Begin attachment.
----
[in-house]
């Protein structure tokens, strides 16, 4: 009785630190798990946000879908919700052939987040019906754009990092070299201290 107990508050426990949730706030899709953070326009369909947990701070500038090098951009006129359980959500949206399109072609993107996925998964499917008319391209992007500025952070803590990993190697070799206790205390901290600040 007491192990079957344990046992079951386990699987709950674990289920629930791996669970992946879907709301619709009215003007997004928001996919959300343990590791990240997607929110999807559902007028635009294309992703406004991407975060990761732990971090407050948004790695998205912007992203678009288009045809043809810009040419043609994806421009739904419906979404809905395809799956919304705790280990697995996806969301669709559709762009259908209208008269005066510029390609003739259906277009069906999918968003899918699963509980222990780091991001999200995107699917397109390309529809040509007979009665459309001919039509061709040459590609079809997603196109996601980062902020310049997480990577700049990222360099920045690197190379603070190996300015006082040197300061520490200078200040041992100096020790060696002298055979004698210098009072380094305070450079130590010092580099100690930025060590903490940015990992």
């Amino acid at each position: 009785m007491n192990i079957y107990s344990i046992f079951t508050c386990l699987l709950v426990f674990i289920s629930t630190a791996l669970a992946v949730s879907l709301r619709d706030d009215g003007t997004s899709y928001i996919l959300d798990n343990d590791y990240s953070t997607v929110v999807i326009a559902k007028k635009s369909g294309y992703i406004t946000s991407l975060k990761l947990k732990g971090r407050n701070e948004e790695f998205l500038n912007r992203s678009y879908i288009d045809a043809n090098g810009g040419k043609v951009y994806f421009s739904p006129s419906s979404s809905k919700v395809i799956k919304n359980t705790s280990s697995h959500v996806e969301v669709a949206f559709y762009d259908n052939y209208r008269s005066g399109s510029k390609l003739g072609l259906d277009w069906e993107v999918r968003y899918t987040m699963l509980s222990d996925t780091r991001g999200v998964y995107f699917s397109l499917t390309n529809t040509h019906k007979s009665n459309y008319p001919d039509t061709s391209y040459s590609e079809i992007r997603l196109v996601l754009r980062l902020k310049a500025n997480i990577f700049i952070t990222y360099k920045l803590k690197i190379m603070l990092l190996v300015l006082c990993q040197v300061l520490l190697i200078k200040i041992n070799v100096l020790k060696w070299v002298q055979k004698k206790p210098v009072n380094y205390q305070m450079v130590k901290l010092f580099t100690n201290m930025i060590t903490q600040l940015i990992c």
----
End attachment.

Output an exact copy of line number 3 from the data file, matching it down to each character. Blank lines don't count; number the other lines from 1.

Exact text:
């Amino acid at each position: 009785m007491n192990i079957y107990s344990i046992f079951t508050c386990l699987l709950v426990f674990i289920s629930t630190a791996l669970a992946v949730s879907l709301r619709d706030d009215g003007t997004s899709y928001i996919l959300d798990n343990d590791y990240s953070t997607v929110v999807i326009a559902k007028k635009s369909g294309y992703i406004t946000s991407l975060k990761l947990k732990g971090r407050n701070e948004e790695f998205l500038n912007r992203s678009y879908i288009d045809a043809n090098g810009g040419k043609v951009y994806f421009s739904p006129s419906s979404s809905k919700v395809i799956k919304n359980t705790s280990s697995h959500v996806e969301v669709a949206f559709y762009d259908n052939y209208r008269s005066g399109s510029k390609l003739g072609l259906d277009w069906e993107v999918r968003y899918t987040m699963l509980s222990d996925t780091r991001g999200v998964y995107f699917s397109l499917t390309n529809t040509h019906k007979s009665n459309y008319p001919d039509t061709s391209y040459s590609e079809i992007r997603l196109v996601l754009r980062l902020k310049a500025n997480i990577f700049i952070t990222y360099k920045l803590k690197i190379m603070l990092l190996v300015l006082c990993q040197v300061l520490l190697i200078k200040i041992n070799v100096l020790k060696w070299v002298q055979k004698k206790p210098v009072n380094y205390q305070m450079v130590k901290l010092f580099t100690n201290m930025i060590t903490q600040l940015i990992c």